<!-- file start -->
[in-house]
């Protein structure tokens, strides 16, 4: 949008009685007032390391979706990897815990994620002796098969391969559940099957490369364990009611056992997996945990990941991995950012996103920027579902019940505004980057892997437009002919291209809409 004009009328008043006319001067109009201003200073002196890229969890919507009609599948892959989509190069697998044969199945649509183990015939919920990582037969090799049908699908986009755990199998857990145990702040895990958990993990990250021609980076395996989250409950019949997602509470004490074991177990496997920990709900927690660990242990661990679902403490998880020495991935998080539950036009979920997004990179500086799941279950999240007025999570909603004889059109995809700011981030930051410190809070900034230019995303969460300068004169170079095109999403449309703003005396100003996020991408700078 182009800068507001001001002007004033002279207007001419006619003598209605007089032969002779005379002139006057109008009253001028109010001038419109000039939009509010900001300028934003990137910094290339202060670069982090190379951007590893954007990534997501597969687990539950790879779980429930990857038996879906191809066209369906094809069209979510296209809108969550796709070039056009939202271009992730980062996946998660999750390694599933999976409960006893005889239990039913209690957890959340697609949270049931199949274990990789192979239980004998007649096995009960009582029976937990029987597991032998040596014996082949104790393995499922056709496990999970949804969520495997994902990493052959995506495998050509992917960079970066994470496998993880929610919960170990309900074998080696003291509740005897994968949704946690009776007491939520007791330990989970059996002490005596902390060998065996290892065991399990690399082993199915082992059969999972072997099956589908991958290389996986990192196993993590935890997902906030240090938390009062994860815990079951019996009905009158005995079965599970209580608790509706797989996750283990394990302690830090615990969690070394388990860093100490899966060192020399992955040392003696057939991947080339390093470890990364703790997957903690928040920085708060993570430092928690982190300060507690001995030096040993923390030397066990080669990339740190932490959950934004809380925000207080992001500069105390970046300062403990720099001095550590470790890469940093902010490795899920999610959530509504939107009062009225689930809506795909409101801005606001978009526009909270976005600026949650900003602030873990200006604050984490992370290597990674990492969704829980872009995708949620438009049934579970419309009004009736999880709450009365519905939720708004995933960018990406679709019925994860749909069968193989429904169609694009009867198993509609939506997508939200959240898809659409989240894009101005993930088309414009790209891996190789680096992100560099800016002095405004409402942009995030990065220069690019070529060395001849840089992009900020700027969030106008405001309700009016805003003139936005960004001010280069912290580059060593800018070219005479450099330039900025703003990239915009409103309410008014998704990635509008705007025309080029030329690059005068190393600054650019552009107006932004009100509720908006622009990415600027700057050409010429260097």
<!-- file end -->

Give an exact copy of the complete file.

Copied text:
[in-house]
């Protein structure tokens, strides 16, 4: 949008009685007032390391979706990897815990994620002796098969391969559940099957490369364990009611056992997996945990990941991995950012996103920027579902019940505004980057892997437009002919291209809409 004009009328008043006319001067109009201003200073002196890229969890919507009609599948892959989509190069697998044969199945649509183990015939919920990582037969090799049908699908986009755990199998857990145990702040895990958990993990990250021609980076395996989250409950019949997602509470004490074991177990496997920990709900927690660990242990661990679902403490998880020495991935998080539950036009979920997004990179500086799941279950999240007025999570909603004889059109995809700011981030930051410190809070900034230019995303969460300068004169170079095109999403449309703003005396100003996020991408700078 182009800068507001001001002007004033002279207007001419006619003598209605007089032969002779005379002139006057109008009253001028109010001038419109000039939009509010900001300028934003990137910094290339202060670069982090190379951007590893954007990534997501597969687990539950790879779980429930990857038996879906191809066209369906094809069209979510296209809108969550796709070039056009939202271009992730980062996946998660999750390694599933999976409960006893005889239990039913209690957890959340697609949270049931199949274990990789192979239980004998007649096995009960009582029976937990029987597991032998040596014996082949104790393995499922056709496990999970949804969520495997994902990493052959995506495998050509992917960079970066994470496998993880929610919960170990309900074998080696003291509740005897994968949704946690009776007491939520007791330990989970059996002490005596902390060998065996290892065991399990690399082993199915082992059969999972072997099956589908991958290389996986990192196993993590935890997902906030240090938390009062994860815990079951019996009905009158005995079965599970209580608790509706797989996750283990394990302690830090615990969690070394388990860093100490899966060192020399992955040392003696057939991947080339390093470890990364703790997957903690928040920085708060993570430092928690982190300060507690001995030096040993923390030397066990080669990339740190932490959950934004809380925000207080992001500069105390970046300062403990720099001095550590470790890469940093902010490795899920999610959530509504939107009062009225689930809506795909409101801005606001978009526009909270976005600026949650900003602030873990200006604050984490992370290597990674990492969704829980872009995708949620438009049934579970419309009004009736999880709450009365519905939720708004995933960018990406679709019925994860749909069968193989429904169609694009009867198993509609939506997508939200959240898809659409989240894009101005993930088309414009790209891996190789680096992100560099800016002095405004409402942009995030990065220069690019070529060395001849840089992009900020700027969030106008405001309700009016805003003139936005960004001010280069912290580059060593800018070219005479450099330039900025703003990239915009409103309410008014998704990635509008705007025309080029030329690059005068190393600054650019552009107006932004009100509720908006622009990415600027700057050409010429260097």